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Prophets of War Lockheed Martin & the Making of the Military-Industrial Complexby William D Hartung. (2010)

A hard-hitting exposé of the worlds largest and richest military contractor

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The Plot to Attack Iran: How the CIA and the Deep State Have Conspired to Vilify Iranby Dan Kovalik. (2018)

In The Plot to Attack Iran, critically acclaimed author Dan Kovalik exposes what Americans have known about the Islamic Republic is largely based on propaganda. The 1953 coup that deposed the democratically-elected prime minister for a US-selected shah? Sold to average American citizens as a necessity to protect democracy and guard against communism. In truth, it was America’s lust for Iranian oil and power that installed the tyrannical shah. The Iranian hostage crisis that miraculously ended with Ronald Reagan’s inauguration as president? Evidence shows that Reagan negotiated with the hostage-takers to hold the hostages until his inauguration. Iran, once known as Persia, is one of the oldest nations on earth. It has a rich history and a unique culture, and is bordered by seven countries, the Caspian Sea, and the Persian Gulf. It is literally the intersection of many countries and many worlds. It has a population of eighty million people and occupies a space nearly the size of Alaska, the largest US state; it is the seventeenth largest country in the world. Over the past century, Iran’s greatest resource, and at the same time its greatest curse, has been its oil. For it is oil that has caused the United States and other world powers to systematically attempt to destroy Iran. After a greedy Iranian monarch sold all of Iran’s oil and natural gas reserves to a British financier in 1901, the West started just one of its many invasions and exploitations of the country.

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War with Russia? by Stephen F. Cohen. (2018)

America is in a new Cold War with Russia even more dangerous than the one the world barely survived in the twentieth century. The Soviet Union is gone, but the two nuclear superpowers are again locked in political and military confrontations, now from Ukraine to Syria. All of this is exacerbated by Washington’s war-like demonizing of the Kremlin leadership and by Russiagate’s unprecedented allegations. US mainstream media accounts are highly selective and seriously misleading. American “disinformation,” not only Russian, is a growing peril. In War With Russia?, Stephen F. Cohen—the widely acclaimed historian of Soviet and post-Soviet Russia—gives readers a very different, dissenting narrative of this more dangerous new Cold War from its origins in the 1990s, the actual role of Vladimir Putin, and the 2014 Ukrainian crisis to Donald Trump’s election and today’s unprecedented Russiagate allegations.

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The Doomsday Machine: Confessions of a Nuclear War Planner by Daniel Ellsberg. (2017)

Here, for the first time, former high-level defense analyst Daniel Ellsberg reveals his shocking firsthand account of America's nuclear program in the 1960s. From the remotest air bases in the Pacific Command, where he discovered that the authority to initiate use of nuclear weapons was widely delegated, to the secret plans for general nuclear war under Eisenhower, which, if executed, would cause the near-extinction of humanity, Ellsberg shows that the legacy of this most dangerous arms buildup in the history of civilization—and its proposed renewal under the Trump administration—threatens our very survival. No other insider with high-level access has written so candidly of the nuclear strategy of the late Eisenhower and early Kennedy years, and nothing has fundamentally changed since that era. Framed as a memoir—a chronicle of madness in which Ellsberg acknowledges participating—this gripping exposé reads like a thriller and offers feasible steps we can take to dismantle the existing "doomsday machine" and avoid nuclear catastrophe, returning Ellsberg to his role as whistle-blower. The Doomsday Machine is thus a real-life Dr. Strangelove story and an ultimately hopeful—and powerfully important—book about not just our country, but the future of the world.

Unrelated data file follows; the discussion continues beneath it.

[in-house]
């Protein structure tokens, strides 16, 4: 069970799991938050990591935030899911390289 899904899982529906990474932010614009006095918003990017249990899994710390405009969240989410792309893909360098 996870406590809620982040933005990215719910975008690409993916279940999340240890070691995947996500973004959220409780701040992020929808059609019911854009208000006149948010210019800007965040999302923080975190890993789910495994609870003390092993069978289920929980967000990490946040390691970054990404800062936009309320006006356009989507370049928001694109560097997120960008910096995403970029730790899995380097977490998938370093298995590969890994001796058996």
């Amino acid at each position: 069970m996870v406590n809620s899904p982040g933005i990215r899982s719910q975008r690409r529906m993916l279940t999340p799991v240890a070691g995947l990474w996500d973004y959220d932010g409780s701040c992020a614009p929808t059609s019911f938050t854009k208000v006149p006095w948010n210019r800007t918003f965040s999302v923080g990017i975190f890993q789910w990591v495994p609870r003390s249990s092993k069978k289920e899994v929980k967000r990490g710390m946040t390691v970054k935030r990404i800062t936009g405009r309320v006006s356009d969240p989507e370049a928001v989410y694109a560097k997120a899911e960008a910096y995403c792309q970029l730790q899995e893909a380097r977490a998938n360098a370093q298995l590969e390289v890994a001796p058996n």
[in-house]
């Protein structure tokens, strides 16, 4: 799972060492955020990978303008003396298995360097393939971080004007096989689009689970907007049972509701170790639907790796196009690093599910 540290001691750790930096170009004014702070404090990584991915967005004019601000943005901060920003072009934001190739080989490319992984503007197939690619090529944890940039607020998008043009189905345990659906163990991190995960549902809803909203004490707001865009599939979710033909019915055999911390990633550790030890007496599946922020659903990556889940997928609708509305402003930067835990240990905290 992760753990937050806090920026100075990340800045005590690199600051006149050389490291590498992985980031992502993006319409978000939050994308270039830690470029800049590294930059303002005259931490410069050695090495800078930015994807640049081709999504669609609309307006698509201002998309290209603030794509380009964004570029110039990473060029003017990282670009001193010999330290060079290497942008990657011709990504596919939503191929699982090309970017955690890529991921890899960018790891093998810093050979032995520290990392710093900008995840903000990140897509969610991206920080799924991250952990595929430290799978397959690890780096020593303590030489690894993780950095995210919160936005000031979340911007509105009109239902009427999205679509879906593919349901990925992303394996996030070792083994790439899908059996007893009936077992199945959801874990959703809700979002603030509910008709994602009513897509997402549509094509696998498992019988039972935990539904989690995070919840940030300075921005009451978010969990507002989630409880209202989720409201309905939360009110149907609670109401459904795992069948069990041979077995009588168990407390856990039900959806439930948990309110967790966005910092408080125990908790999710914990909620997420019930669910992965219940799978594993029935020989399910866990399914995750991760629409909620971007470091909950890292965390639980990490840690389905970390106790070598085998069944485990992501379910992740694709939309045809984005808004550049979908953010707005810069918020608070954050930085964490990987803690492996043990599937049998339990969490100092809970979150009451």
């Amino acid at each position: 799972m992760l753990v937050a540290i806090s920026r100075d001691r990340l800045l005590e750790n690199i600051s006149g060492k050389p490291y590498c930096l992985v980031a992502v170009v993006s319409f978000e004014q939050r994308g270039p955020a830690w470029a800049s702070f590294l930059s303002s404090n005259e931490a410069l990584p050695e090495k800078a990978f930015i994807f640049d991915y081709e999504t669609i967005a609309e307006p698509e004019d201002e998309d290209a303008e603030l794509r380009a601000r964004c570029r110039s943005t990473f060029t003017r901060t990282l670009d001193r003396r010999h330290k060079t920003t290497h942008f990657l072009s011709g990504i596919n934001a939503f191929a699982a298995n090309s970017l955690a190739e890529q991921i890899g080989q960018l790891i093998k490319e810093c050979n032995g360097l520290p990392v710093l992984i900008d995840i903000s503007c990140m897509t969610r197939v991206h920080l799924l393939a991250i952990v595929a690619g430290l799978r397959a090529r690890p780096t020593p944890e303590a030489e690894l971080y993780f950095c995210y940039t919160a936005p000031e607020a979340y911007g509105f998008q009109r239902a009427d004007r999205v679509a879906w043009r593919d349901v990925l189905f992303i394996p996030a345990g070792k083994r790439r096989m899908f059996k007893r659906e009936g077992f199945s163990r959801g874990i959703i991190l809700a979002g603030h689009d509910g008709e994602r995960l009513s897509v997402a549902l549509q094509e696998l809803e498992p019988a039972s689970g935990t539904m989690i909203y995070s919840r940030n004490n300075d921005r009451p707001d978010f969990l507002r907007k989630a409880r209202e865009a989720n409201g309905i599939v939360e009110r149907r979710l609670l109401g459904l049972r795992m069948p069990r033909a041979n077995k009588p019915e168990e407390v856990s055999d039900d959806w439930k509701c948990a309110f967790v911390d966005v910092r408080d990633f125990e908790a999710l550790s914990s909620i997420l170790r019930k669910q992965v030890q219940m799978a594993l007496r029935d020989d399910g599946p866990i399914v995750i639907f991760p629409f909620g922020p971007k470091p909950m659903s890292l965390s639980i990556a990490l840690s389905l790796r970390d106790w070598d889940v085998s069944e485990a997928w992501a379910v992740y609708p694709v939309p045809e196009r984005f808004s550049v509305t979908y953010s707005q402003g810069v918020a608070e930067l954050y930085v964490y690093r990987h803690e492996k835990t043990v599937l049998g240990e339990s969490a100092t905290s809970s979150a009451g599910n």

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Overthrow by Stephen Kinzer (2006)

"Regime change" did not begin with the administration of George W. Bush, but has been an integral part of U.S. foreign policy for more than one hundred years. Starting with the overthrow of the Hawaiian monarchy in 1893 and continuing through the Spanish-American War and the Cold War and into our own time, the United States has not hesitated to overthrow governments that stood in the way of its political and economic goals. The invasion of Iraq in 2003 is the latest, though perhaps not the last, example of the dangers inherent in these operations. In Overthrow, Stephen Kinzer tells the stories of the audacious politicians, spies, military commanders, and business executives who took it upon themselves to depose monarchs, presidents, and prime ministers. He also shows that the U.S. government has often pursued these operations without understanding the countries involved; as a result, many of them have had disastrous long-term consequences. In a compelling and provocative history that takes readers to fourteen countries, including Cuba, Iran, South Vietnam, Chile, and Iraq, Kinzer surveys modern American history from a new and often surprising perspective.

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War is a Lie, by David Swanson (2010)

War Is A Lie is a thorough refutation of every major argument used to justify wars, drawing on evidence from numerous past wars, with a focus on those that have been most widely defended as just and good. This is a handbook of sorts, an engaging, always informative manual that can be used to debunk future lies before the wars they’re deployed to justify have any chance to begin. Veteran antiwar activist Daniel Ellsberg calls War Is A Lie "a terrific tool for recognizing and resisting war lies before it's too late." This updated and expanded edition outlines lessons from America’s most recent wars, what can be done to end warmaking, and an epilogue that analyzes new trends in war lying and in resistance to it. No one to whom you give this book can claim they haven't been warned!